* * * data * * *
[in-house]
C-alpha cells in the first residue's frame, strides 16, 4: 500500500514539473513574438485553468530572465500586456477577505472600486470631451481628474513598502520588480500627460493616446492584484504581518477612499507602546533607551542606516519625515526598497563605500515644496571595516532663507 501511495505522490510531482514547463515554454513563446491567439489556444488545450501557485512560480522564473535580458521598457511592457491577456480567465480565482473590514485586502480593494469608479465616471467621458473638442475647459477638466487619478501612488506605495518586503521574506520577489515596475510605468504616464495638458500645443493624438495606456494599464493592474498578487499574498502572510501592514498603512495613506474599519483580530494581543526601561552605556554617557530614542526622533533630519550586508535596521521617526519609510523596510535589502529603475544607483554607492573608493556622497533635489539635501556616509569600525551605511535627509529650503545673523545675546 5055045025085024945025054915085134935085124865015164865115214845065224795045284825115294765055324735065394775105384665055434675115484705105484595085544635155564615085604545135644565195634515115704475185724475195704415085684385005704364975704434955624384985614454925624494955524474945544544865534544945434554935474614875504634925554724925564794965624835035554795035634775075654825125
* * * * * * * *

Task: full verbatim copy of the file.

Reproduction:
[in-house]
C-alpha cells in the first residue's frame, strides 16, 4: 500500500514539473513574438485553468530572465500586456477577505472600486470631451481628474513598502520588480500627460493616446492584484504581518477612499507602546533607551542606516519625515526598497563605500515644496571595516532663507 501511495505522490510531482514547463515554454513563446491567439489556444488545450501557485512560480522564473535580458521598457511592457491577456480567465480565482473590514485586502480593494469608479465616471467621458473638442475647459477638466487619478501612488506605495518586503521574506520577489515596475510605468504616464495638458500645443493624438495606456494599464493592474498578487499574498502572510501592514498603512495613506474599519483580530494581543526601561552605556554617557530614542526622533533630519550586508535596521521617526519609510523596510535589502529603475544607483554607492573608493556622497533635489539635501556616509569600525551605511535627509529650503545673523545675546 5055045025085024945025054915085134935085124865015164865115214845065224795045284825115294765055324735065394775105384665055434675115484705105484595085544635155564615085604545135644565195634515115704475185724475195704415085684385005704364975704434955624384985614454925624494955524474945544544865534544945434554935474614875504634925554724925564794965624835035554795035634775075654825125